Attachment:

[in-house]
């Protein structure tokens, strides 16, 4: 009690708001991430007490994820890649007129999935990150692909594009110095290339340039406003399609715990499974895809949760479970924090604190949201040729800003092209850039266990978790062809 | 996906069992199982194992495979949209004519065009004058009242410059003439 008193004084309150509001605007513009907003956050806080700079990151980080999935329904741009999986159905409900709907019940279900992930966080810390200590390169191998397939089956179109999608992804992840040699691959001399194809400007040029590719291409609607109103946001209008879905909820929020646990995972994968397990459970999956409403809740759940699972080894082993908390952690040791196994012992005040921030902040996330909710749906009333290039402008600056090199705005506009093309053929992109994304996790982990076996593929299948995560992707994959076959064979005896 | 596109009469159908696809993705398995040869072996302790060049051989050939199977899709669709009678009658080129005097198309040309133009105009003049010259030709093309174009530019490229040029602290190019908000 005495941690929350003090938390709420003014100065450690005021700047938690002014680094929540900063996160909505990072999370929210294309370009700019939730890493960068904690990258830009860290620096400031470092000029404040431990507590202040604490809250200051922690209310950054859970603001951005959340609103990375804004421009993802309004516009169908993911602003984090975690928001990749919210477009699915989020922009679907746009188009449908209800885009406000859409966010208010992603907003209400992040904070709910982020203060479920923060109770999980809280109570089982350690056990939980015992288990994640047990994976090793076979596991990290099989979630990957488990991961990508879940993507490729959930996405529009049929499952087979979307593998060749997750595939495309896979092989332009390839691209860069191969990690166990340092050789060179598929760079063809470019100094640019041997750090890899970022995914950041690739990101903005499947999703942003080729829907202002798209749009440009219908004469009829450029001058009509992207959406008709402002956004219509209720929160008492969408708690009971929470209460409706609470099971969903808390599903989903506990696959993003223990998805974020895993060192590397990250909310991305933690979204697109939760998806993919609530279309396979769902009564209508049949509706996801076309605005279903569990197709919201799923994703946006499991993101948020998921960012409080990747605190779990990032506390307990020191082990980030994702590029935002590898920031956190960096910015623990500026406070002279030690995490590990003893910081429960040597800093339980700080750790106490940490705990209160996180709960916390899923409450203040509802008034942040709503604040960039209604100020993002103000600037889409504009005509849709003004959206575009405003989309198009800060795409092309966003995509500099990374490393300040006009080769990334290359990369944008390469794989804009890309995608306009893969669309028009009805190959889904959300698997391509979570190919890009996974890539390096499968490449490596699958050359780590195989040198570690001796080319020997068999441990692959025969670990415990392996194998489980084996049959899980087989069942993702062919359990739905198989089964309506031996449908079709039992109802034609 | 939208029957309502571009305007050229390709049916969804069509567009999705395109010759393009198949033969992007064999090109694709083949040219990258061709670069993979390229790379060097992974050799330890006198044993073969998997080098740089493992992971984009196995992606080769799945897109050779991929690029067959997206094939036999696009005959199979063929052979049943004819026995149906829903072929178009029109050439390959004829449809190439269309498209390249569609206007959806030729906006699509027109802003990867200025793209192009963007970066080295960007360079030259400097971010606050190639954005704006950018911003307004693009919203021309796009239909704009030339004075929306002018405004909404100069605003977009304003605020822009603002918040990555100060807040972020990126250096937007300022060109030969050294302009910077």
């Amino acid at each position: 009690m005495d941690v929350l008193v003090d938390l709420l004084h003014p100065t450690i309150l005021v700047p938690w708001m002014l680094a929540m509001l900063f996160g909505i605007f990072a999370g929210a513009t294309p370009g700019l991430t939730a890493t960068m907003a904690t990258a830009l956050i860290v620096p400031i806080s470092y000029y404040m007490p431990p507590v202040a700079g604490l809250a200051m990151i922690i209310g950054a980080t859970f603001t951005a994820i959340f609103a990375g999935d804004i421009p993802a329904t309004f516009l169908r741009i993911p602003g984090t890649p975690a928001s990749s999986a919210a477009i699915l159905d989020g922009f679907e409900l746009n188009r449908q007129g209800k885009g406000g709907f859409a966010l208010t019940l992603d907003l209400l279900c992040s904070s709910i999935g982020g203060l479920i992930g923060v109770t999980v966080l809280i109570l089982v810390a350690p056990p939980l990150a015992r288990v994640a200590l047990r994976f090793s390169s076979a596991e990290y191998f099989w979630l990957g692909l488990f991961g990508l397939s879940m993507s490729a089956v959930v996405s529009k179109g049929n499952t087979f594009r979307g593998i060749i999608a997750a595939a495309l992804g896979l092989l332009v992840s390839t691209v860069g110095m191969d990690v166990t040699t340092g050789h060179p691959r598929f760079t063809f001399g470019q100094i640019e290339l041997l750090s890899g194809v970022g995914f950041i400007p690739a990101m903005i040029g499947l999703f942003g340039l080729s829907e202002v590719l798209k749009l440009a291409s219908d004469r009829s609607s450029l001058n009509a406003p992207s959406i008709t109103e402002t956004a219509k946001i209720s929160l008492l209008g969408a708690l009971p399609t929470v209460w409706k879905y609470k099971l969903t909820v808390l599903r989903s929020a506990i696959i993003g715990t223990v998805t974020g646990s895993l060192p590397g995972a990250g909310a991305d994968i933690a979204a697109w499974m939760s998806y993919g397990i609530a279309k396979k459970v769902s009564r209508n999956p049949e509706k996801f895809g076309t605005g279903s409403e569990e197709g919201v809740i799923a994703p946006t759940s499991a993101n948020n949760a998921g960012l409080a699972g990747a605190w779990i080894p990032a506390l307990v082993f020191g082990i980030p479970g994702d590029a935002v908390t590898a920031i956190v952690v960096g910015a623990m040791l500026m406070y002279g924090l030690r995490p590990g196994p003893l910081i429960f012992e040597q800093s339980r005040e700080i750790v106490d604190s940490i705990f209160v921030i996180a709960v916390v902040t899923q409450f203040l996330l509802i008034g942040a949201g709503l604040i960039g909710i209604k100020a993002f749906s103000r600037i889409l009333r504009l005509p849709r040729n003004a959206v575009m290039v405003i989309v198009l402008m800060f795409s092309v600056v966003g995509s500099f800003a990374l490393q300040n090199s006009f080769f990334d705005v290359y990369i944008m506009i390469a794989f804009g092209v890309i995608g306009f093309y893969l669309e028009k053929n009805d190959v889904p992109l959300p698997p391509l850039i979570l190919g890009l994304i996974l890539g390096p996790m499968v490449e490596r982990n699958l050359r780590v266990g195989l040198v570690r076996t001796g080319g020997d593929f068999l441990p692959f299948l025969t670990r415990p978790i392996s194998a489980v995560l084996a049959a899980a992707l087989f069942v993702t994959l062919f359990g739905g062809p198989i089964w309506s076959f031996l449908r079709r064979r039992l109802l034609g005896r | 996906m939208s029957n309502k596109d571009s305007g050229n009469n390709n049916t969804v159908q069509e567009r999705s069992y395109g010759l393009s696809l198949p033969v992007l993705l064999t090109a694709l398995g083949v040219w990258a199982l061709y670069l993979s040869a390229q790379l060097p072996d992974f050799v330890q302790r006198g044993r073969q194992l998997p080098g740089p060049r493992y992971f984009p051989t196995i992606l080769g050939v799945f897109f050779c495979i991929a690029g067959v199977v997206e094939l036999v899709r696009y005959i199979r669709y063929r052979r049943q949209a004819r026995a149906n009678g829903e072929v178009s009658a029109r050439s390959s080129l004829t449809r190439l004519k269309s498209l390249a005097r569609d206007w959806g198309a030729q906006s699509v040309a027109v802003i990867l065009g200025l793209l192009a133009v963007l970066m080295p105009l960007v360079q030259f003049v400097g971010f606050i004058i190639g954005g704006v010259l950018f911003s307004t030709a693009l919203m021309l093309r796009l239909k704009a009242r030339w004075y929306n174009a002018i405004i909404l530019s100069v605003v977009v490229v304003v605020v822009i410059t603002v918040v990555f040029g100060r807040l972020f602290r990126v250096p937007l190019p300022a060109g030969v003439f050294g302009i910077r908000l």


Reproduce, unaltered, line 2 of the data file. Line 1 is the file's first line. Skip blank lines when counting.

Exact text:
């Protein structure tokens, strides 16, 4: 009690708001991430007490994820890649007129999935990150692909594009110095290339340039406003399609715990499974895809949760479970924090604190949201040729800003092209850039266990978790062809 | 996906069992199982194992495979949209004519065009004058009242410059003439 008193004084309150509001605007513009907003956050806080700079990151980080999935329904741009999986159905409900709907019940279900992930966080810390200590390169191998397939089956179109999608992804992840040699691959001399194809400007040029590719291409609607109103946001209008879905909820929020646990995972994968397990459970999956409403809740759940699972080894082993908390952690040791196994012992005040921030902040996330909710749906009333290039402008600056090199705005506009093309053929992109994304996790982990076996593929299948995560992707994959076959064979005896 | 596109009469159908696809993705398995040869072996302790060049051989050939199977899709669709009678009658080129005097198309040309133009105009003049010259030709093309174009530019490229040029602290190019908000 005495941690929350003090938390709420003014100065450690005021700047938690002014680094929540900063996160909505990072999370929210294309370009700019939730890493960068904690990258830009860290620096400031470092000029404040431990507590202040604490809250200051922690209310950054859970603001951005959340609103990375804004421009993802309004516009169908993911602003984090975690928001990749919210477009699915989020922009679907746009188009449908209800885009406000859409966010208010992603907003209400992040904070709910982020203060479920923060109770999980809280109570089982350690056990939980015992288990994640047990994976090793076979596991990290099989979630990957488990991961990508879940993507490729959930996405529009049929499952087979979307593998060749997750595939495309896979092989332009390839691209860069191969990690166990340092050789060179598929760079063809470019100094640019041997750090890899970022995914950041690739990101903005499947999703942003080729829907202002798209749009440009219908004469009829450029001058009509992207959406008709402002956004219509209720929160008492969408708690009971929470209460409706609470099971969903808390599903989903506990696959993003223990998805974020895993060192590397990250909310991305933690979204697109939760998806993919609530279309396979769902009564209508049949509706996801076309605005279903569990197709919201799923994703946006499991993101948020998921960012409080990747605190779990990032506390307990020191082990980030994702590029935002590898920031956190960096910015623990500026406070002279030690995490590990003893910081429960040597800093339980700080750790106490940490705990209160996180709960916390899923409450203040509802008034942040709503604040960039209604100020993002103000600037889409504009005509849709003004959206575009405003989309198009800060795409092309966003995509500099990374490393300040006009080769990334290359990369944008390469794989804009890309995608306009893969669309028009009805190959889904959300698997391509979570190919890009996974890539390096499968490449490596699958050359780590195989040198570690001796080319020997068999441990692959025969670990415990392996194998489980084996049959899980087989069942993702062919359990739905198989089964309506031996449908079709039992109802034609 | 939208029957309502571009305007050229390709049916969804069509567009999705395109010759393009198949033969992007064999090109694709083949040219990258061709670069993979390229790379060097992974050799330890006198044993073969998997080098740089493992992971984009196995992606080769799945897109050779991929690029067959997206094939036999696009005959199979063929052979049943004819026995149906829903072929178009029109050439390959004829449809190439269309498209390249569609206007959806030729906006699509027109802003990867200025793209192009963007970066080295960007360079030259400097971010606050190639954005704006950018911003307004693009919203021309796009239909704009030339004075929306002018405004909404100069605003977009304003605020822009603002918040990555100060807040972020990126250096937007300022060109030969050294302009910077």